I’m making one of those binary distinctions: is it Christ in me or is it me in Christ? It is both. But I think the mystery that was revealed is that we are welcomed to live in Christ. If you are tracking with me, I hope we are meditating on living in Christ together, so we can see with a Jesus lens and create environments where Jesus is known, not just thought about or turned into morality that looks like our present set of principles.
What is being in Christ?
The immediate “mystery” Paul was talking about in the previous passage is this: the Gentiles are also included as fellow heirs of God with the Jews. The ultimate mystery is this: everyone living in Christ experiences hope as life wells up in us. (More from Pete Enns on mystery)
One could read the following portion individually: “Christ dwelling in me is the mystery revealed to me.” But, more accurately, we could read, “Me living in Christ is the mystery.”
For this reason I kneel before the Father,
from whom every family in heaven and on earth derives its name.
I pray that out of his glorious riches he may strengthen you with power through his Spirit in your inner being,
so that Christ may dwell in your hearts through faith. And I pray that you,
being rooted and established in love,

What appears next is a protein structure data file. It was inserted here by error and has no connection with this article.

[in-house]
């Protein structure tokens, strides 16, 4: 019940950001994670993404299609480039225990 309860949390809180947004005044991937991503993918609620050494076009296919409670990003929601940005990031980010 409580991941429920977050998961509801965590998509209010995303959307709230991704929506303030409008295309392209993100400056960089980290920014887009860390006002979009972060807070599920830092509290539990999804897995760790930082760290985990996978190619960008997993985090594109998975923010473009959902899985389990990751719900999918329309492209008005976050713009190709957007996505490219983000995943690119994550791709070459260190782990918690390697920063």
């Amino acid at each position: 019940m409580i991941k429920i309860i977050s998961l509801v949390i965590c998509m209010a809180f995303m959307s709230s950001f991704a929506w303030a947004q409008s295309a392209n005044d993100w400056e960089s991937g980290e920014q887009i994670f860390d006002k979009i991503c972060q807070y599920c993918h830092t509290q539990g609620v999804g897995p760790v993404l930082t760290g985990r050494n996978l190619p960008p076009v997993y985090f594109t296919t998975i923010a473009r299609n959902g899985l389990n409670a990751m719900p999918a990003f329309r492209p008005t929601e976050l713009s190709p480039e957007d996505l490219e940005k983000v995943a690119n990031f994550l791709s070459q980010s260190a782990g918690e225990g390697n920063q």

may have power,
together with all the Lord’s holy people,
how wide and long and high and deep is the love of Christ,
and to know this love that surpasses knowledge—
that you may be filled to the measure of all the fullness of God. – Ephesians 3:14-19
- Being in Christ is being restored to one’s place in the family of God, the Creator of familiness.
- Being in Christ is sending down roots into love, the humus of reality that grows humans.
- Being in Christ is being one of God’s people as a primary identity
- Being in Christ is entering the spacious environment of grace that is beyond human understanding
I need to kneel, I need to be strengthened in my inner being, I need power to grasp the gift I have been given, I need to be filled to my fullness. But none of this happens unless I am in Christ. Christ is in me because I am in Christ. That is the mystery of my remaking.